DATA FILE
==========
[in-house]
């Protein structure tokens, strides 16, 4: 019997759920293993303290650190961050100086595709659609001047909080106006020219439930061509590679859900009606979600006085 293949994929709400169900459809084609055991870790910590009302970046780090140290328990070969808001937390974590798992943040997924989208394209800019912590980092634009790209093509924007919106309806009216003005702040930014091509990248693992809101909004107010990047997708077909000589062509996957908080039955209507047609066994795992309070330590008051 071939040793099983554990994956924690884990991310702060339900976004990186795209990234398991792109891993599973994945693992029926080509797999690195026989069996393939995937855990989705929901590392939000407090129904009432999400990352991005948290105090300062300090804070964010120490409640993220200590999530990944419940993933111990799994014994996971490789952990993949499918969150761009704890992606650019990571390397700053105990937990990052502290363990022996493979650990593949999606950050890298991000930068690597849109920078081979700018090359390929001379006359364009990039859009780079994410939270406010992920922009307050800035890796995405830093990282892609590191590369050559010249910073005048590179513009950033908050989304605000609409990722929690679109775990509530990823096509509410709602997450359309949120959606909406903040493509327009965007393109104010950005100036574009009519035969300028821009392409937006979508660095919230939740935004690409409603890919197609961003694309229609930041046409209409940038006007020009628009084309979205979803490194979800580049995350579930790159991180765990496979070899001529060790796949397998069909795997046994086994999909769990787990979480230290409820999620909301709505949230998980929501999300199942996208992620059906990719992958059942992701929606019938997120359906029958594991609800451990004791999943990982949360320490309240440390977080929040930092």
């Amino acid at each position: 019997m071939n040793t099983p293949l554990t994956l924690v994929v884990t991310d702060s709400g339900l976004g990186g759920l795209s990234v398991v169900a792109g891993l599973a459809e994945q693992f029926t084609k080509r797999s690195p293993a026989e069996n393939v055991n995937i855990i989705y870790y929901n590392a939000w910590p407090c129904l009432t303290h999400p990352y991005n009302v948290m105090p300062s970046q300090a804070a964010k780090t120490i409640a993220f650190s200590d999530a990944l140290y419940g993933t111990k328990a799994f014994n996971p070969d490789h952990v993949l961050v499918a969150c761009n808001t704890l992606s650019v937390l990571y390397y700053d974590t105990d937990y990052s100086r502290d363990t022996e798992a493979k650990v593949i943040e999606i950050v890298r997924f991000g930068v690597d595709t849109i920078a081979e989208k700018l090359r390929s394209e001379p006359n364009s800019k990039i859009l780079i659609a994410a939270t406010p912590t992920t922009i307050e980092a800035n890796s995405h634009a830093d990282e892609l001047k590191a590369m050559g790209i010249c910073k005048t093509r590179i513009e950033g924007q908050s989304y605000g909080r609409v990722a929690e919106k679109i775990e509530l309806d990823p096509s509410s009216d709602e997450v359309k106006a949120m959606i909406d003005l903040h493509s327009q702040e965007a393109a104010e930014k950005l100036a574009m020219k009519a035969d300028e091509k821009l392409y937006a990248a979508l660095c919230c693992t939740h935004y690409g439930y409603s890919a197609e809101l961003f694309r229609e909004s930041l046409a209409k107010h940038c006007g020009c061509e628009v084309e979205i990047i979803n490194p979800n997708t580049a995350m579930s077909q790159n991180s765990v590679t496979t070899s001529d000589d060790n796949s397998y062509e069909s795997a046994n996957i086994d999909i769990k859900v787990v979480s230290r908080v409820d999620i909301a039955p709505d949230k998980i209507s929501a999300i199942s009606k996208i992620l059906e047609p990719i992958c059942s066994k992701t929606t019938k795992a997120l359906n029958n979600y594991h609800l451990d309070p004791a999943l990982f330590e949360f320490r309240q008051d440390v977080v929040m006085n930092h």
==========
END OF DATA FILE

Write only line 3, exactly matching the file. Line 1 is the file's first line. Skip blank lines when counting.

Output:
């Amino acid at each position: 019997m071939n040793t099983p293949l554990t994956l924690v994929v884990t991310d702060s709400g339900l976004g990186g759920l795209s990234v398991v169900a792109g891993l599973a459809e994945q693992f029926t084609k080509r797999s690195p293993a026989e069996n393939v055991n995937i855990i989705y870790y929901n590392a939000w910590p407090c129904l009432t303290h999400p990352y991005n009302v948290m105090p300062s970046q300090a804070a964010k780090t120490i409640a993220f650190s200590d999530a990944l140290y419940g993933t111990k328990a799994f014994n996971p070969d490789h952990v993949l961050v499918a969150c761009n808001t704890l992606s650019v937390l990571y390397y700053d974590t105990d937990y990052s100086r502290d363990t022996e798992a493979k650990v593949i943040e999606i950050v890298r997924f991000g930068v690597d595709t849109i920078a081979e989208k700018l090359r390929s394209e001379p006359n364009s800019k990039i859009l780079i659609a994410a939270t406010p912590t992920t922009i307050e980092a800035n890796s995405h634009a830093d990282e892609l001047k590191a590369m050559g790209i010249c910073k005048t093509r590179i513009e950033g924007q908050s989304y605000g909080r609409v990722a929690e919106k679109i775990e509530l309806d990823p096509s509410s009216d709602e997450v359309k106006a949120m959606i909406d003005l903040h493509s327009q702040e965007a393109a104010e930014k950005l100036a574009m020219k009519a035969d300028e091509k821009l392409y937006a990248a979508l660095c919230c693992t939740h935004y690409g439930y409603s890919a197609e809101l961003f694309r229609e909004s930041l046409a209409k107010h940038c006007g020009c061509e628009v084309e979205i990047i979803n490194p979800n997708t580049a995350m579930s077909q790159n991180s765990v590679t496979t070899s001529d000589d060790n796949s397998y062509e069909s795997a046994n996957i086994d999909i769990k859900v787990v979480s230290r908080v409820d999620i909301a039955p709505d949230k998980i209507s929501a999300i199942s009606k996208i992620l059906e047609p990719i992958c059942s066994k992701t929606t019938k795992a997120l359906n029958n979600y594991h609800l451990d309070p004791a999943l990982f330590e949360f320490r309240q008051d440390v977080v929040m006085n930092h």